Another militia in East Timor, Besi Mara Rutih, was said to
be responsible for massacring dozens of people in a church in
Liquica in April. The report stated that the group "claimed
by early February  to have a membership of 2890 and was
going on joint patrols with Battalion 143 of the Indonesian army."
A week after the church massacre, this militia attacked the convoy
of Nobel Peace Prize winner Bishop Belo. The Human Rights Watch
report stated that "Eyewitness accounts from both attacks
indicate that troops from the Liquica district and Maubara sub
district commands were present at the time of the militia attacks
and far from trying to prevent violence provided active support
to their operations."
The report further stated that yet another militia in East
Timor, Suka, "is led by Sgt. Jaonico da Costa of...Kopassus,
and most of its members worked as guards or logistical support
for the army."
All Hell Breaks Loose
When all hell broke loose in East Timor in early September
following the announcement that 78 percent of voters chose independence
from Indonesia, the U.S. media by and large reported this as the
reaction of militias gone mad. But there was a method not solely
of their own in this madness.
On September 11, Melbourne, Australia, newspaper The Age reported
that, before the elections were held, Australian "intelligence
services have warned that the Indonesian military was orchestrating
a violent campaign to hold on to the territory." The Age
reported that Australian intelligence had intercepted mobile and
satellite phone communications between militia and military leaders
and "intercepted 'damning' conversations."
In addition, the newspaper reported that "In July leaked
Indonesian Government documents predicted a win for independence
supporters "in East Timor," outlined a scorched-earth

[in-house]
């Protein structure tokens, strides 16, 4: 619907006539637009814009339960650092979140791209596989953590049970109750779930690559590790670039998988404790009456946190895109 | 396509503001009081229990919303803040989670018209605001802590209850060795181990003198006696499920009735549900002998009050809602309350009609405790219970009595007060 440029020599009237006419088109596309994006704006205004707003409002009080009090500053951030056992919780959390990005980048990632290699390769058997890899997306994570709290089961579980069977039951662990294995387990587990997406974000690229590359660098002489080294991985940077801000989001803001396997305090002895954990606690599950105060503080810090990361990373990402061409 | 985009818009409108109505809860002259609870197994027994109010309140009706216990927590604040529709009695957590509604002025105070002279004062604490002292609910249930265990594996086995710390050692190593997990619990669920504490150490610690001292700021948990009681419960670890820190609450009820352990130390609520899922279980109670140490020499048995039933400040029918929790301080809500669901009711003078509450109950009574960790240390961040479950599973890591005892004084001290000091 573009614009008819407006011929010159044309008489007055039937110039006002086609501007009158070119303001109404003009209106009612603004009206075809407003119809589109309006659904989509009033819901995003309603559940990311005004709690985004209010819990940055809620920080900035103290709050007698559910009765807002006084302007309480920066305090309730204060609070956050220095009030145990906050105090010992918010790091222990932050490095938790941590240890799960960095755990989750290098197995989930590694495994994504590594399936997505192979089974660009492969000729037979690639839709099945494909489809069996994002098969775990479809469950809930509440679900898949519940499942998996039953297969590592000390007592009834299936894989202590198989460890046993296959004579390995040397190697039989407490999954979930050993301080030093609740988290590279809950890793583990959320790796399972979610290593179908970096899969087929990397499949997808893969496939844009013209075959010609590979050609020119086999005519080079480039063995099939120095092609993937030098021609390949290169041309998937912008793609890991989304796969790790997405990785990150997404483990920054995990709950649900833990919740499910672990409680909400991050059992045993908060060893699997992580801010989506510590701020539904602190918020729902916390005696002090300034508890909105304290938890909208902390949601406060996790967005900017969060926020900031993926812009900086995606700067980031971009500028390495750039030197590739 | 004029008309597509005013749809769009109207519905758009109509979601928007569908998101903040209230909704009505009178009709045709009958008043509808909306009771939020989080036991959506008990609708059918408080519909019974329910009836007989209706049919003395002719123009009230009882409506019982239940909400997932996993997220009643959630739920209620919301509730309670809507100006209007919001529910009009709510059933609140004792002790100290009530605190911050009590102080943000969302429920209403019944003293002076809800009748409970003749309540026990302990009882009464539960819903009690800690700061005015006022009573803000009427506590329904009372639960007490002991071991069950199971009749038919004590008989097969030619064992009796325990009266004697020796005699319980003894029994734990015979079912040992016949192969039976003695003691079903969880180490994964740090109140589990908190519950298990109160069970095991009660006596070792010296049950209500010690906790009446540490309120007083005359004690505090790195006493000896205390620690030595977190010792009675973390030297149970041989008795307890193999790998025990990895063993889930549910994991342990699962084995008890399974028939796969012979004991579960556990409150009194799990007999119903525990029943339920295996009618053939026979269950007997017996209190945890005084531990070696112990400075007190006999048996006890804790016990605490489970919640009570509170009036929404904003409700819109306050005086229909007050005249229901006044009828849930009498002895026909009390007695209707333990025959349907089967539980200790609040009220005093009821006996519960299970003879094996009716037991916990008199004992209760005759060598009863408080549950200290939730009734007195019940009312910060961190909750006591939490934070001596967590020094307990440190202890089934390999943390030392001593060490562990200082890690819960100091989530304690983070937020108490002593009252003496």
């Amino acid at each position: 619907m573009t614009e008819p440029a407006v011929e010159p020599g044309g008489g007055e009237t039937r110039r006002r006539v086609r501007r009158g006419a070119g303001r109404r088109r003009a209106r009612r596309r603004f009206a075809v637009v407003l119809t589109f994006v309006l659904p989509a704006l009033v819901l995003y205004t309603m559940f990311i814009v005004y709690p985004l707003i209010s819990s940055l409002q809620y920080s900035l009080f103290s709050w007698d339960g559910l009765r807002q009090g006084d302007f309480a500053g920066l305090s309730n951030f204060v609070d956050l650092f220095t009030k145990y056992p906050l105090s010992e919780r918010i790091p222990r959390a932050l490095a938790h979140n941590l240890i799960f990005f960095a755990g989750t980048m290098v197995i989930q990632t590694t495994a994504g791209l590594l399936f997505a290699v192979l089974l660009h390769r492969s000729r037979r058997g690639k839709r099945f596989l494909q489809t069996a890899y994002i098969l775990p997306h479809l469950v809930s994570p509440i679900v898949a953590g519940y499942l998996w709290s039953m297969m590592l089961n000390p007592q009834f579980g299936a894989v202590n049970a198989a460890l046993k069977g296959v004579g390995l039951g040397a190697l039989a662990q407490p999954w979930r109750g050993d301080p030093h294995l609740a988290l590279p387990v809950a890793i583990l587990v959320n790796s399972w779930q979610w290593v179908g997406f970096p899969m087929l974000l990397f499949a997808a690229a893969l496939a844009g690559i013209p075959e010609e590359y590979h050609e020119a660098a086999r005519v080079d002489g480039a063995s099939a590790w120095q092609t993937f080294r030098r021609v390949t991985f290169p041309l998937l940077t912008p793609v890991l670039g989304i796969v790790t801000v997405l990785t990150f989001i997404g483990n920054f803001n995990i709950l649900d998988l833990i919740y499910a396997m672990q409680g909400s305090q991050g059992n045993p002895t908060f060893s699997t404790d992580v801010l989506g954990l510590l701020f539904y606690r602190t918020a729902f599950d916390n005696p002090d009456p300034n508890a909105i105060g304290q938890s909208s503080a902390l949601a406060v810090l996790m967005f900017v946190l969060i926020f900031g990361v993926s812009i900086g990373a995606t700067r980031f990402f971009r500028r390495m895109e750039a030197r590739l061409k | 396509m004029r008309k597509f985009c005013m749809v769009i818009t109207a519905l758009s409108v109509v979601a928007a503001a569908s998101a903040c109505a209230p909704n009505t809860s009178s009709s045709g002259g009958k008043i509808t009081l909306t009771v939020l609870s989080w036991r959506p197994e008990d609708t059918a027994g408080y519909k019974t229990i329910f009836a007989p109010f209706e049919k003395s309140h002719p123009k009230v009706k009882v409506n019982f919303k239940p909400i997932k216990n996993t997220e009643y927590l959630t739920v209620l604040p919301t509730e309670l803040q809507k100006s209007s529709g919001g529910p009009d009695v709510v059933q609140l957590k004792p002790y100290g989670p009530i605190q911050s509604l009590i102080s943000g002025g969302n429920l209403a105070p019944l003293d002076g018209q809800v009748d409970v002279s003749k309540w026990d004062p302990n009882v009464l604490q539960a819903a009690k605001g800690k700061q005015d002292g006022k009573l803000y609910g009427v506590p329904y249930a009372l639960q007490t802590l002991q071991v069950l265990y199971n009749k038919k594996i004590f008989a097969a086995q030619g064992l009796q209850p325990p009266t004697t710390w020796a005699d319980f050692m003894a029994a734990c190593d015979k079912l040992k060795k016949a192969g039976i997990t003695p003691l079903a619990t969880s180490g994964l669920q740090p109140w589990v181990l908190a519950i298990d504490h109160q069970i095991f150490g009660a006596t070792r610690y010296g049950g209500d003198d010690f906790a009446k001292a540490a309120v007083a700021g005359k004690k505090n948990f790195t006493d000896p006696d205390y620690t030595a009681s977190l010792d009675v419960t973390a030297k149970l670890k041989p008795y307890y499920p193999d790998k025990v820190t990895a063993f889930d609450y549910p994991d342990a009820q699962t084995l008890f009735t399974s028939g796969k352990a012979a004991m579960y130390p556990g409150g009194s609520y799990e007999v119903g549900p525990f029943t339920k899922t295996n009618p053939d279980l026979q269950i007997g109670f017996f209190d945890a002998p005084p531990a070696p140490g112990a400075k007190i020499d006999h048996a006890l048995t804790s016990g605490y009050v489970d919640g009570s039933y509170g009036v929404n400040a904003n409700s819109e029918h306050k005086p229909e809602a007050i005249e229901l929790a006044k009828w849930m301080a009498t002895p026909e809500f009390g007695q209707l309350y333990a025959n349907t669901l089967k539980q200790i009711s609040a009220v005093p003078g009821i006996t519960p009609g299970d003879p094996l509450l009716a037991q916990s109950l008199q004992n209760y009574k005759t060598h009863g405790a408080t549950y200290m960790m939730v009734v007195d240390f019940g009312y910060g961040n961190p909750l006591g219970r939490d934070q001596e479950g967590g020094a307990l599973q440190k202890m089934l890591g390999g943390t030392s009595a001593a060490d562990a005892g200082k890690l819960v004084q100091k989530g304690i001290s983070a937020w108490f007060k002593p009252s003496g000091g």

plan," and "said Jakarta should put the army on alert
and consider increasing its support for the militia groups."
The Australian government learned of these documents too,
and passed on all this information to the UN-and presumably to
the U.S. as well. But despite this, the UN decided to believe
the Indonesian government's promises of controlling violence in
East Timor. A few examples of the horror that followed should
suffice to demonstrate the terror unleashed by the U.S. trained
and armed Indonesian forces. All are from reports by The Age.
The Melbourne newspaper reported on September 17 the eyewitness
testimony of Joao Brito, 15, of Ermera in East Timor: "He
told of events on 3 September, the day the result of the 30 August
autonomy referendum was announced."
"An hour after the announcement, two trucks of Kopassus
special forces arrived in Ermera. The men were dressed in the
black T-shirts of the Aitarak militia. Militia members recruited
in West Timor accompanied them. Joao and others watched their
arrival from a hillside coffee plantation."
"The soldiers, armed with automatic weapons and carrying
cans of petrol, were after independence leaders. "
"They called house-to-house and they burned out the political
leaders," Joao said. "When the houses burnt, they let
the women and children out, but they pushed the men back into